Well, I’m not familiar wit


Well, I’m not familiar with that particular Canon model, but many of the Canons in that performance arena are similar. Odd that there’s no automatic setting for gain – most do offer the choice between autogain settings and manual, some with a broader range of settings, others like what you describe with high, medium & low.

There is, however, an advantage to manual gain settings. One such example being in a situation where the general subject area is OK, but a guy in a white shirt shifts into or out of frame, or part of the frame: If your camera was on autogain then you would see this constant shifting of the lighting as the sensors bounce off the shirt, then back on, then off…

…the same would occur if the setting were relatively well-lighted and a guy (or gal) in a black or dark outfit moved a bit in the edge or one side or the other of the frame – a constant shifting of the lightness/darkness of the scene due to the sensors reflecting off the darker element, back to normal…

Auto iris would create a similar situation – gain/iris work in tandem to a general degree. I’m attempting to oversimplify things here, sorry.

With a manual setting that won’t happen. So, based on your overall lighting situation you might be happier to settle for one of the three gain settings.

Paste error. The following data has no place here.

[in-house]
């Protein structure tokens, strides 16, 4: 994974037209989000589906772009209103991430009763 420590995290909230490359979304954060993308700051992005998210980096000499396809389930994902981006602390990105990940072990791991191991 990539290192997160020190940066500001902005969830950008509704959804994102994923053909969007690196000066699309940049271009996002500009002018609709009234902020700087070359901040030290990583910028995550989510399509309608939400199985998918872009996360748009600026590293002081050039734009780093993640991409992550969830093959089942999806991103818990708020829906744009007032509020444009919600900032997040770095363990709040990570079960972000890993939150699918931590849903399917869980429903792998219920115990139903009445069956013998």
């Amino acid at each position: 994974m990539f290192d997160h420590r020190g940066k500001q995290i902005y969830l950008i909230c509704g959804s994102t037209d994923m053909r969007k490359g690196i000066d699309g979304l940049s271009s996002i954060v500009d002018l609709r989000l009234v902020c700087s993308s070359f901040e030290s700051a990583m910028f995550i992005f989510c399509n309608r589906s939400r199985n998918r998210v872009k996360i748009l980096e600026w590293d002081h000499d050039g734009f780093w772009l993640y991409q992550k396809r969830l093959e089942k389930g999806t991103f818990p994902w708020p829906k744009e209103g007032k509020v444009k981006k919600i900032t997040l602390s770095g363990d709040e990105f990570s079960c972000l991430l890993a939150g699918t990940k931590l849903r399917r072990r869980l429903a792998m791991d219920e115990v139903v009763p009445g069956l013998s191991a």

I personally prefer to set manual gain to 0, I rarely want to use a higher setting in darker lighting situations because that can or will often introduce grain and poor coloration, depending on the camera’s overall sensitivities/capabilities. I would use a negative gain setting, maybe, if I were in a bright or over-lighted situation that I could not control.

There are other approaches, methods and determinations that come into play regarding depth of field needs, lighting, lack of lighting, etc. Learning how to work these various controls in tandem, or individually to get the kind of exposure or image quality you desire comes from practicing.

Use a variety of situations: bright overlighted, good general lighting, dim to dark, and shoot some stuff using all the possible settings on your camera. As you’re recording, make a voice statement regarding the situation and setting for each event. Then, watch this series of recordings and listen to your audio notes and determine/learn what might work best for you in most general situations. Make a cheat sheet, if necessary, something you can refer to when out on a gig and can quickly go for what works.

It might help you also to determine how much the camera adjusts for white balance as well – test and see what the results are indoor/outdoor using the presets like incandescent and sunlight, or other. And testing for various colors/shades of cards, from white, to light blue, to gray.

You will soon enough become familiar with what goes WHAT for you in any given situation and then more than likely be delighted over the control you now have, as opposed to automatic or wondering.

Hope some of this helps and does not further confuse the issue. If not, sorry, maybe somebody else will pipe in.

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